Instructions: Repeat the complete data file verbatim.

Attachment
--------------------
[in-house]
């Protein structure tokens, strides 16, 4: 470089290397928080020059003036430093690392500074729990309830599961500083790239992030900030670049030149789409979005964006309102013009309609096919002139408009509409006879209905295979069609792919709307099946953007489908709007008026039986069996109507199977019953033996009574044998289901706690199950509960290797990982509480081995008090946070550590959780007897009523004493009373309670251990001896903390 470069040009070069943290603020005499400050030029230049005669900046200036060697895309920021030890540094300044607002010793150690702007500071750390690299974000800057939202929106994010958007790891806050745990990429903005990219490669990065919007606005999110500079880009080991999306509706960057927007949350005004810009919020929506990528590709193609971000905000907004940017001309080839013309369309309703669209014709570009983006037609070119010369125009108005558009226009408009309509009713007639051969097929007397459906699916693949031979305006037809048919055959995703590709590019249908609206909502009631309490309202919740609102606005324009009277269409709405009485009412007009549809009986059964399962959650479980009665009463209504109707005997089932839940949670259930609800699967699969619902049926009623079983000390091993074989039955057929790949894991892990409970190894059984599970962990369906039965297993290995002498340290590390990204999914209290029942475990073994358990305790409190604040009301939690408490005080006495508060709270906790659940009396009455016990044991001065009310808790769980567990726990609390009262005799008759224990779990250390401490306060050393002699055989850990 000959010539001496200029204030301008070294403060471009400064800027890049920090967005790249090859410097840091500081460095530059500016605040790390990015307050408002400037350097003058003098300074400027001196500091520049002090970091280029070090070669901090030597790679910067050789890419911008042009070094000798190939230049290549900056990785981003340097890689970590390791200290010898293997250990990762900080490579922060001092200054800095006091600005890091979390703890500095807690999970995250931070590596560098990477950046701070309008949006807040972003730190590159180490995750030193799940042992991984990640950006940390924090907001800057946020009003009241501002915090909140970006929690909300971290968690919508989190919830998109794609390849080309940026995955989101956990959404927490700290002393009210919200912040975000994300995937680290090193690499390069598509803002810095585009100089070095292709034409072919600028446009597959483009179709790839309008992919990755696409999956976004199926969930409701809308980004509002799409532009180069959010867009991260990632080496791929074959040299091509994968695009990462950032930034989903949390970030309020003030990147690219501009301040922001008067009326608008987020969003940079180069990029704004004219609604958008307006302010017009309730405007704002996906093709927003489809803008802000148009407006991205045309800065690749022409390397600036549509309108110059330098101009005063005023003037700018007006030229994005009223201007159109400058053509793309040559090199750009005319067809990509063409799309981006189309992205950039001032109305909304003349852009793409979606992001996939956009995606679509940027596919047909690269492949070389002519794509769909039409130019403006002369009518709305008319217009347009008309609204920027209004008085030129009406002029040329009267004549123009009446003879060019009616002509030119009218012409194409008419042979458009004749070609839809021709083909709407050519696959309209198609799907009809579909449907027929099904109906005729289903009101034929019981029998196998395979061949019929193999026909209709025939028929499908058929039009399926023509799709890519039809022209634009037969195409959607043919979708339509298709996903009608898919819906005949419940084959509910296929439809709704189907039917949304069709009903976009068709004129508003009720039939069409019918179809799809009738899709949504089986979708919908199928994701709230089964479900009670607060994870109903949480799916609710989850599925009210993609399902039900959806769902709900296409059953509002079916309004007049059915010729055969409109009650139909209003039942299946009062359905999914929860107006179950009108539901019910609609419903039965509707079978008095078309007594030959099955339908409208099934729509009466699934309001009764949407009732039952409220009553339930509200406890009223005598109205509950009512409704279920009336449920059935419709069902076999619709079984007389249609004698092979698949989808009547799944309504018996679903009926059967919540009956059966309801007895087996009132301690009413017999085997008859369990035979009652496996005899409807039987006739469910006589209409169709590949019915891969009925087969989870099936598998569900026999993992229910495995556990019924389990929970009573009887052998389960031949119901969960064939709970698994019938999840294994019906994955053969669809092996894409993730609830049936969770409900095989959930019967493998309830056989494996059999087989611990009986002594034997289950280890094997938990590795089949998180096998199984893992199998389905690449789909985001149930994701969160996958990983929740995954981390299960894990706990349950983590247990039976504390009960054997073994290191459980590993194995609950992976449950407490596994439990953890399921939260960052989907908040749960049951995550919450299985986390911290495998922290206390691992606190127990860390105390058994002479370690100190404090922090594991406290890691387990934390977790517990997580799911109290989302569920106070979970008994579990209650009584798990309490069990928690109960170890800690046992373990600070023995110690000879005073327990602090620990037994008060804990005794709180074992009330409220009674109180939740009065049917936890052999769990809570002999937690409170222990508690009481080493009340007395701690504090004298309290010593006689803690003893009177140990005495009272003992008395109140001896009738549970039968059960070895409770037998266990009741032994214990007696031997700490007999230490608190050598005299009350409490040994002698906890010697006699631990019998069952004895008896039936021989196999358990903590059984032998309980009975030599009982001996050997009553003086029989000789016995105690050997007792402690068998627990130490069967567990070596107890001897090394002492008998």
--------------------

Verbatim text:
[in-house]
């Protein structure tokens, strides 16, 4: 470089290397928080020059003036430093690392500074729990309830599961500083790239992030900030670049030149789409979005964006309102013009309609096919002139408009509409006879209905295979069609792919709307099946953007489908709007008026039986069996109507199977019953033996009574044998289901706690199950509960290797990982509480081995008090946070550590959780007897009523004493009373309670251990001896903390 470069040009070069943290603020005499400050030029230049005669900046200036060697895309920021030890540094300044607002010793150690702007500071750390690299974000800057939202929106994010958007790891806050745990990429903005990219490669990065919007606005999110500079880009080991999306509706960057927007949350005004810009919020929506990528590709193609971000905000907004940017001309080839013309369309309703669209014709570009983006037609070119010369125009108005558009226009408009309509009713007639051969097929007397459906699916693949031979305006037809048919055959995703590709590019249908609206909502009631309490309202919740609102606005324009009277269409709405009485009412007009549809009986059964399962959650479980009665009463209504109707005997089932839940949670259930609800699967699969619902049926009623079983000390091993074989039955057929790949894991892990409970190894059984599970962990369906039965297993290995002498340290590390990204999914209290029942475990073994358990305790409190604040009301939690408490005080006495508060709270906790659940009396009455016990044991001065009310808790769980567990726990609390009262005799008759224990779990250390401490306060050393002699055989850990 000959010539001496200029204030301008070294403060471009400064800027890049920090967005790249090859410097840091500081460095530059500016605040790390990015307050408002400037350097003058003098300074400027001196500091520049002090970091280029070090070669901090030597790679910067050789890419911008042009070094000798190939230049290549900056990785981003340097890689970590390791200290010898293997250990990762900080490579922060001092200054800095006091600005890091979390703890500095807690999970995250931070590596560098990477950046701070309008949006807040972003730190590159180490995750030193799940042992991984990640950006940390924090907001800057946020009003009241501002915090909140970006929690909300971290968690919508989190919830998109794609390849080309940026995955989101956990959404927490700290002393009210919200912040975000994300995937680290090193690499390069598509803002810095585009100089070095292709034409072919600028446009597959483009179709790839309008992919990755696409999956976004199926969930409701809308980004509002799409532009180069959010867009991260990632080496791929074959040299091509994968695009990462950032930034989903949390970030309020003030990147690219501009301040922001008067009326608008987020969003940079180069990029704004004219609604958008307006302010017009309730405007704002996906093709927003489809803008802000148009407006991205045309800065690749022409390397600036549509309108110059330098101009005063005023003037700018007006030229994005009223201007159109400058053509793309040559090199750009005319067809990509063409799309981006189309992205950039001032109305909304003349852009793409979606992001996939956009995606679509940027596919047909690269492949070389002519794509769909039409130019403006002369009518709305008319217009347009008309609204920027209004008085030129009406002029040329009267004549123009009446003879060019009616002509030119009218012409194409008419042979458009004749070609839809021709083909709407050519696959309209198609799907009809579909449907027929099904109906005729289903009101034929019981029998196998395979061949019929193999026909209709025939028929499908058929039009399926023509799709890519039809022209634009037969195409959607043919979708339509298709996903009608898919819906005949419940084959509910296929439809709704189907039917949304069709009903976009068709004129508003009720039939069409019918179809799809009738899709949504089986979708919908199928994701709230089964479900009670607060994870109903949480799916609710989850599925009210993609399902039900959806769902709900296409059953509002079916309004007049059915010729055969409109009650139909209003039942299946009062359905999914929860107006179950009108539901019910609609419903039965509707079978008095078309007594030959099955339908409208099934729509009466699934309001009764949407009732039952409220009553339930509200406890009223005598109205509950009512409704279920009336449920059935419709069902076999619709079984007389249609004698092979698949989808009547799944309504018996679903009926059967919540009956059966309801007895087996009132301690009413017999085997008859369990035979009652496996005899409807039987006739469910006589209409169709590949019915891969009925087969989870099936598998569900026999993992229910495995556990019924389990929970009573009887052998389960031949119901969960064939709970698994019938999840294994019906994955053969669809092996894409993730609830049936969770409900095989959930019967493998309830056989494996059999087989611990009986002594034997289950280890094997938990590795089949998180096998199984893992199998389905690449789909985001149930994701969160996958990983929740995954981390299960894990706990349950983590247990039976504390009960054997073994290191459980590993194995609950992976449950407490596994439990953890399921939260960052989907908040749960049951995550919450299985986390911290495998922290206390691992606190127990860390105390058994002479370690100190404090922090594991406290890691387990934390977790517990997580799911109290989302569920106070979970008994579990209650009584798990309490069990928690109960170890800690046992373990600070023995110690000879005073327990602090620990037994008060804990005794709180074992009330409220009674109180939740009065049917936890052999769990809570002999937690409170222990508690009481080493009340007395701690504090004298309290010593006689803690003893009177140990005495009272003992008395109140001896009738549970039968059960070895409770037998266990009741032994214990007696031997700490007999230490608190050598005299009350409490040994002698906890010697006699631990019998069952004895008896039936021989196999358990903590059984032998309980009975030599009982001996050997009553003086029989000789016995105690050997007792402690068998627990130490069967567990070596107890001897090394002492008998």